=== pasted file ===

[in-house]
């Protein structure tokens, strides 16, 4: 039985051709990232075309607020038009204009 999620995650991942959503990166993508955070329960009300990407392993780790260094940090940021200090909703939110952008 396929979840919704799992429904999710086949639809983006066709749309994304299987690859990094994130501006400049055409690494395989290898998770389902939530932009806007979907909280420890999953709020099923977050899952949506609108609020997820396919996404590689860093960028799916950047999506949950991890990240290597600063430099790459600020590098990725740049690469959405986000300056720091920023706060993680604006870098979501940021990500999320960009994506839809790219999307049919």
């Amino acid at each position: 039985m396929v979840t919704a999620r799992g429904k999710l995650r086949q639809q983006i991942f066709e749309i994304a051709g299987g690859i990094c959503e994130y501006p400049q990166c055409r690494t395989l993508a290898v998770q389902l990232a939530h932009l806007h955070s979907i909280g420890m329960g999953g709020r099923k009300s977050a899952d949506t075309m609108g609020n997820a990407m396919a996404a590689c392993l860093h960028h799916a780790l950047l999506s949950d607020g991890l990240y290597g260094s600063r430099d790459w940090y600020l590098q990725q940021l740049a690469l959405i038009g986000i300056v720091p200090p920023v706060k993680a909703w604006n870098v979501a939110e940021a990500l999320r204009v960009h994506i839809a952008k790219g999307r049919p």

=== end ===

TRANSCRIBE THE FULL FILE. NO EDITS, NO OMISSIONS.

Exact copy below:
[in-house]
């Protein structure tokens, strides 16, 4: 039985051709990232075309607020038009204009 999620995650991942959503990166993508955070329960009300990407392993780790260094940090940021200090909703939110952008 396929979840919704799992429904999710086949639809983006066709749309994304299987690859990094994130501006400049055409690494395989290898998770389902939530932009806007979907909280420890999953709020099923977050899952949506609108609020997820396919996404590689860093960028799916950047999506949950991890990240290597600063430099790459600020590098990725740049690469959405986000300056720091920023706060993680604006870098979501940021990500999320960009994506839809790219999307049919």
């Amino acid at each position: 039985m396929v979840t919704a999620r799992g429904k999710l995650r086949q639809q983006i991942f066709e749309i994304a051709g299987g690859i990094c959503e994130y501006p400049q990166c055409r690494t395989l993508a290898v998770q389902l990232a939530h932009l806007h955070s979907i909280g420890m329960g999953g709020r099923k009300s977050a899952d949506t075309m609108g609020n997820a990407m396919a996404a590689c392993l860093h960028h799916a780790l950047l999506s949950d607020g991890l990240y290597g260094s600063r430099d790459w940090y600020l590098q990725q940021l740049a690469l959405i038009g986000i300056v720091p200090p920023v706060k993680a909703w604006n870098v979501a939110e940021a990500l999320r204009v960009h994506i839809a952008k790219g999307r049919p």